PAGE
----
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Parable of the Talents

Book Review

After Parable of the Sower, I don't know, I think I was expecting some sort of feel-good book as a follow up.

This is not a feel-good follow up.

Instead, this is a dystopian nightmare that, well, let's be frank here, is completely and totally plausible given the state of the U.S. federal government these days. I do not know how we will last four years with the liar and incompetent existing in the executive office.

Anyway, this book just screams "holy crap" given its parallels to today's politiics. The brother parts, and the lack of resolution at the end of the book (nope, didn't give anything away there) just screams "holy crap" given its parallels to my family situation.

As difficult as I found the last book to read, this one was more difficult and more worth reading because of the discomfort.

All things change, but all things need not change in all ways.
Page 46

Earthseed is Olamina’s contribution to what she feels should be a species-wide effort to evade, or at least to lengthen the specialize-grow-die evolutionary cycle that humanity faces, that every species faces.
Page 46

A woman who expresses her opinions, “nags,” disobeys her husband, or otherwise “tramples her womanhood” and “acts like a man,” might have her head shaved, her forehead branded, her tongue cut out, or, worst case, she might be stoned to death or burned.
Page 50

She and Harry may be the most loyal, least religious people in the community, but there are times when people need religion more than they need anything else — even people like Zahra and Harry.
Page 60

Page 63

Edwards said, “The God that holds you over the pit of hell, much as one holds a spider, or some loathsome insect over the fire, abhors you, and is dreadfully provoked; his wrath towards you burns like fire; he looks upon you as worthy of nothing else, but to be cast into the fire.” You’re worthless. God hates you. All you deserve is pain and death.
Page 63

That's something from Jonathan Edwards' 1741 sermon, “Sinners in the Hands of an Angry God.” To which I point out, again, the purpose of organized religion isn't to save, it is to create and maintain power over other people. This hell that he speaks of is a creation of man.

We say “God is Change,” but the truth is, we fear change as much as anyone does. We talk about changes at Gathering to ease our fears, to desensitize ourselves and to consider consequences.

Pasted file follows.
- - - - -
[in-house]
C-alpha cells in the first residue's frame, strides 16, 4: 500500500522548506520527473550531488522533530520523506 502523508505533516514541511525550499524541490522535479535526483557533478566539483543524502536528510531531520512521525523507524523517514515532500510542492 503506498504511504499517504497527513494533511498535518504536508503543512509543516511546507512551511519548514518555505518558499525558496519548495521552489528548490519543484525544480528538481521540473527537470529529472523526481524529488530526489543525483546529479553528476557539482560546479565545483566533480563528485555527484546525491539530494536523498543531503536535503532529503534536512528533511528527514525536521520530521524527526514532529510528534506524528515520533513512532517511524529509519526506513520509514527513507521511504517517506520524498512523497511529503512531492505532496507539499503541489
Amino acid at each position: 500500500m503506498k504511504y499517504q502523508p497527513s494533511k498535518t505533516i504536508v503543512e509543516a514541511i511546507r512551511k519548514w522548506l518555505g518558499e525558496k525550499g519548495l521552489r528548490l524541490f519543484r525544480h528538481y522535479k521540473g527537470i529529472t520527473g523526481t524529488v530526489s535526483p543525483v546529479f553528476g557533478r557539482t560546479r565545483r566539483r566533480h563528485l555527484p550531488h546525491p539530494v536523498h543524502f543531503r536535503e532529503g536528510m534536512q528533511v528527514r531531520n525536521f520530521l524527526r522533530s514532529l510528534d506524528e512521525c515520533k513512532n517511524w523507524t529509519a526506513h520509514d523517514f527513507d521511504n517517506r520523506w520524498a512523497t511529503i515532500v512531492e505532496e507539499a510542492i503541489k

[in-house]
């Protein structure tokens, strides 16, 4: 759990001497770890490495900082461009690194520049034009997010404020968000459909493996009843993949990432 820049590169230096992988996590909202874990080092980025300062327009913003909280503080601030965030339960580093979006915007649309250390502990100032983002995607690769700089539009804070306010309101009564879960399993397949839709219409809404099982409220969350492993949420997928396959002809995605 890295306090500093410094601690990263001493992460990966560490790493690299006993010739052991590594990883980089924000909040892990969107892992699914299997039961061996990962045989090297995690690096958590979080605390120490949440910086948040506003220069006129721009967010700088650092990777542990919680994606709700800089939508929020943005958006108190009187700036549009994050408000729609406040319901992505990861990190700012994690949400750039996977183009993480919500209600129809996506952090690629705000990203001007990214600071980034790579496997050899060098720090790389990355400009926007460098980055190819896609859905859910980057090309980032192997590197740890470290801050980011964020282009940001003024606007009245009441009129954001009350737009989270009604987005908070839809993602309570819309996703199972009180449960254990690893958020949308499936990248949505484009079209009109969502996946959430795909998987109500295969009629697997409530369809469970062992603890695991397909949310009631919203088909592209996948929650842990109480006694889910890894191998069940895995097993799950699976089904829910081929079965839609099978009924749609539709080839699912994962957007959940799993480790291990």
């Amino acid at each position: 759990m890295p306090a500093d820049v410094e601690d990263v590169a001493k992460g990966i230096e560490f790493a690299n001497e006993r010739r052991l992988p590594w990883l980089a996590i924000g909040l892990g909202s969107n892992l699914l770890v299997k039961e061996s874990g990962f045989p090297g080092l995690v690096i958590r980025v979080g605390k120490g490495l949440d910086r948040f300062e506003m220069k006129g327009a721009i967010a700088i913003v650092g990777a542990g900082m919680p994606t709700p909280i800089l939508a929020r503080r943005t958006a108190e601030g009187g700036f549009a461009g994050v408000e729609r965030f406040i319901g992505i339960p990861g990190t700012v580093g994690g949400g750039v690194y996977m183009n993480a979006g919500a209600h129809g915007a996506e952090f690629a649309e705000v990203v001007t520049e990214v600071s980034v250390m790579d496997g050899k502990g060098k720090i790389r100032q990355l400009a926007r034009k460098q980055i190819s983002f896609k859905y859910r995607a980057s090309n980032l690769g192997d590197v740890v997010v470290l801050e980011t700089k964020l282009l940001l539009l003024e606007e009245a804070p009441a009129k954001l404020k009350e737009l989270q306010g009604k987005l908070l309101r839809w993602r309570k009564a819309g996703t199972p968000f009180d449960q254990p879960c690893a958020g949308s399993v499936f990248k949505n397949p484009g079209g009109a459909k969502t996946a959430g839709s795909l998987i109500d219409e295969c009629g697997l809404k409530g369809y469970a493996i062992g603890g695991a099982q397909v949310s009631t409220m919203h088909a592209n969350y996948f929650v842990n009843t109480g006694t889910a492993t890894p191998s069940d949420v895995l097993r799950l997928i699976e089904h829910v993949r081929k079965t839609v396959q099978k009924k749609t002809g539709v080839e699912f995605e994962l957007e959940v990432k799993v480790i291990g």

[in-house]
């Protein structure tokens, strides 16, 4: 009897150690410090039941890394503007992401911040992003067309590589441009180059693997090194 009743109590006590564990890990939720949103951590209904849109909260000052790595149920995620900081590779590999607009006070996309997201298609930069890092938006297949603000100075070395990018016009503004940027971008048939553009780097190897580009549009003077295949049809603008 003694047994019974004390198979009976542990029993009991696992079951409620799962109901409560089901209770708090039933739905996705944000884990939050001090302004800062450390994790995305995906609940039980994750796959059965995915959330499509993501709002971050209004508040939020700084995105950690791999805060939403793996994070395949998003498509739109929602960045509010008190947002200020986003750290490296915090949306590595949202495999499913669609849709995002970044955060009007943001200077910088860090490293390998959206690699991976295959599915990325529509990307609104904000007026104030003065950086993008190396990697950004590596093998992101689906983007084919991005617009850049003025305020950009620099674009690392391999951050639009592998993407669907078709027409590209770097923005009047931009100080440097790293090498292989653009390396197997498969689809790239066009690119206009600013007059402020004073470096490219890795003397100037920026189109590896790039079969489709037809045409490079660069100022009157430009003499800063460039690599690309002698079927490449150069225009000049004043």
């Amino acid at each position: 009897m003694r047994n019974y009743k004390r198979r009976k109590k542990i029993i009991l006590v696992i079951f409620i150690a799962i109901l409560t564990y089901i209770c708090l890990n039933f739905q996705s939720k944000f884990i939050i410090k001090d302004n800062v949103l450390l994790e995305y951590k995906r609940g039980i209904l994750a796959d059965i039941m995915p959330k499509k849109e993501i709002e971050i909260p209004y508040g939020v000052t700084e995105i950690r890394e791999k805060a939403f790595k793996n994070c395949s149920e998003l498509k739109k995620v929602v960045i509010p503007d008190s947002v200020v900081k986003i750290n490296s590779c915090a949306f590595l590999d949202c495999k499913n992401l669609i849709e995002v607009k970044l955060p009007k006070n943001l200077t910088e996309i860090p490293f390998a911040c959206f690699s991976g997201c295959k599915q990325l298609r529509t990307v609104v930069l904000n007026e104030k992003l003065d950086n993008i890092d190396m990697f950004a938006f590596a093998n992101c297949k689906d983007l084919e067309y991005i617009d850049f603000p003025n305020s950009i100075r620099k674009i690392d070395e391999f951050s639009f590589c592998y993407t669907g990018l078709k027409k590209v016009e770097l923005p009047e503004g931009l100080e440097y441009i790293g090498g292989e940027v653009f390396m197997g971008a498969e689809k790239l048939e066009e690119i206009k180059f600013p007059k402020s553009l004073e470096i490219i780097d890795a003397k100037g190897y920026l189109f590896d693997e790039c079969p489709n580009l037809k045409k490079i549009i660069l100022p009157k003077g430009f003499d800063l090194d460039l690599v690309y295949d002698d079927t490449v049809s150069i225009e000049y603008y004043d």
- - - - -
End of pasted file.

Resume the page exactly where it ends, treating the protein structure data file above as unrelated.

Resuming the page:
Page 68

That might be the kindest gesture they could manage — to turn their backs and not join the mob. Others, whether we thought of them as friends or not, would be all too willing to join the mob and to stomp us and rob us if stomping and robbing became a test of courage or a test of loyalty to country, religion, or race.
Page 69

“People will think whatever they like,” I said. “It’s our job to show by our behavior that we’re not thieves, and we’re not fools. We’ve got a good reputation so far. People know we don’t steal. They know better than to steal from us."
Page 69

Bankole isn’t the only one of us who doesn’t see the possibility of doing anything he hasn’t seen done by others. And… although Bankole would never say this, I suspect that somewhere inside himself, he believes that large, important things are done only by powerful people in high positions far away from here. Therefore, what we do is, by definition, small and unimportant.
Page 71

She can be shaking with fear, but she still does what she thinks she should do.
Page 72

“I wish we could just hide here and stay out of everything else. I know we can’t, but I wish.… It’s been so good here.”
Page 72

“It means that Change is the one unavoidable, irresistible, ongoing reality of the universe. To us, that makes it the most powerful reality, and just another word for God.”
Page 75

Things won’t get back to what he calls normal. We’ll settle into some new norm someday — for a while.
Page 75

The idea seems to be, “If it’s in a book, maybe it’s true,” or even, “If it’s in a book, it must be true.”
Page 76

We say education is the most direct pathway to God. For now, it’s enough to say that verse just means that flattering or begging God isn’t useful. Learn what God does. Learn to shape that to your needs. Learn to use it, or at least, learn to adapt to it so that you won’t get squashed by it. That’s useful.”
Page 76